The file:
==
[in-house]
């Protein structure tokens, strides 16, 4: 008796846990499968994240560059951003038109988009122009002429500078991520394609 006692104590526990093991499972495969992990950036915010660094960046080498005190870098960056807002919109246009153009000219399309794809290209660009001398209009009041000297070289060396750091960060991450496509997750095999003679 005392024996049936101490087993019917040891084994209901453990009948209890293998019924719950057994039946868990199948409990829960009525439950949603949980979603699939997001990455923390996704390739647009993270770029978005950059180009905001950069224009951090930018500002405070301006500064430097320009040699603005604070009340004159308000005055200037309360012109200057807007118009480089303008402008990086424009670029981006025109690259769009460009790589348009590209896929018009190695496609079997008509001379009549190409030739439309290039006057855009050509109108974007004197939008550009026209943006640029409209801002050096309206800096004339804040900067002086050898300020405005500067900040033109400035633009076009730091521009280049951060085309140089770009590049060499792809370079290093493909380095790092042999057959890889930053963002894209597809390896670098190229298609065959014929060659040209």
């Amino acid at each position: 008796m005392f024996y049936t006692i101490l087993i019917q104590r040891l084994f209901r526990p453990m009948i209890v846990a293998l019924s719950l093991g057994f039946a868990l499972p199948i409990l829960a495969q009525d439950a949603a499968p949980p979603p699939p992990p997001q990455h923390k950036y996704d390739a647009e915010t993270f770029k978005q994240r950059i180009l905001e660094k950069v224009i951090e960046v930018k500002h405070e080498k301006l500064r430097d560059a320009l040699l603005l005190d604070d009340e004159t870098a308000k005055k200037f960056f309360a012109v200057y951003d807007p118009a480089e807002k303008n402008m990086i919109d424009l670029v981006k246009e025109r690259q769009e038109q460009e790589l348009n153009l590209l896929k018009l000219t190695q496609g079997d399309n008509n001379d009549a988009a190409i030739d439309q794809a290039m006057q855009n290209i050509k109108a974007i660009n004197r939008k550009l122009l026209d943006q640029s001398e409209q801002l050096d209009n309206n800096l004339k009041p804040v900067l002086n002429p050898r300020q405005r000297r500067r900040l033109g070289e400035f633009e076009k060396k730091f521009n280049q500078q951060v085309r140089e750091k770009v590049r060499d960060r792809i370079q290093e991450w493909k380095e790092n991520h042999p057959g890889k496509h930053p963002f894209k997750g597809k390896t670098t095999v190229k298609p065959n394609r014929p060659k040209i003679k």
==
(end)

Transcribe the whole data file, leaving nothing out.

[in-house]
């Protein structure tokens, strides 16, 4: 008796846990499968994240560059951003038109988009122009002429500078991520394609 006692104590526990093991499972495969992990950036915010660094960046080498005190870098960056807002919109246009153009000219399309794809290209660009001398209009009041000297070289060396750091960060991450496509997750095999003679 005392024996049936101490087993019917040891084994209901453990009948209890293998019924719950057994039946868990199948409990829960009525439950949603949980979603699939997001990455923390996704390739647009993270770029978005950059180009905001950069224009951090930018500002405070301006500064430097320009040699603005604070009340004159308000005055200037309360012109200057807007118009480089303008402008990086424009670029981006025109690259769009460009790589348009590209896929018009190695496609079997008509001379009549190409030739439309290039006057855009050509109108974007004197939008550009026209943006640029409209801002050096309206800096004339804040900067002086050898300020405005500067900040033109400035633009076009730091521009280049951060085309140089770009590049060499792809370079290093493909380095790092042999057959890889930053963002894209597809390896670098190229298609065959014929060659040209």
């Amino acid at each position: 008796m005392f024996y049936t006692i101490l087993i019917q104590r040891l084994f209901r526990p453990m009948i209890v846990a293998l019924s719950l093991g057994f039946a868990l499972p199948i409990l829960a495969q009525d439950a949603a499968p949980p979603p699939p992990p997001q990455h923390k950036y996704d390739a647009e915010t993270f770029k978005q994240r950059i180009l905001e660094k950069v224009i951090e960046v930018k500002h405070e080498k301006l500064r430097d560059a320009l040699l603005l005190d604070d009340e004159t870098a308000k005055k200037f960056f309360a012109v200057y951003d807007p118009a480089e807002k303008n402008m990086i919109d424009l670029v981006k246009e025109r690259q769009e038109q460009e790589l348009n153009l590209l896929k018009l000219t190695q496609g079997d399309n008509n001379d009549a988009a190409i030739d439309q794809a290039m006057q855009n290209i050509k109108a974007i660009n004197r939008k550009l122009l026209d943006q640029s001398e409209q801002l050096d209009n309206n800096l004339k009041p804040v900067l002086n002429p050898r300020q405005r000297r500067r900040l033109g070289e400035f633009e076009k060396k730091f521009n280049q500078q951060v085309r140089e750091k770009v590049r060499d960060r792809i370079q290093e991450w493909k380095e790092n991520h042999p057959g890889k496509h930053p963002f894209k997750g597809k390896t670098t095999v190229k298609p065959n394609r014929p060659k040209i003679k």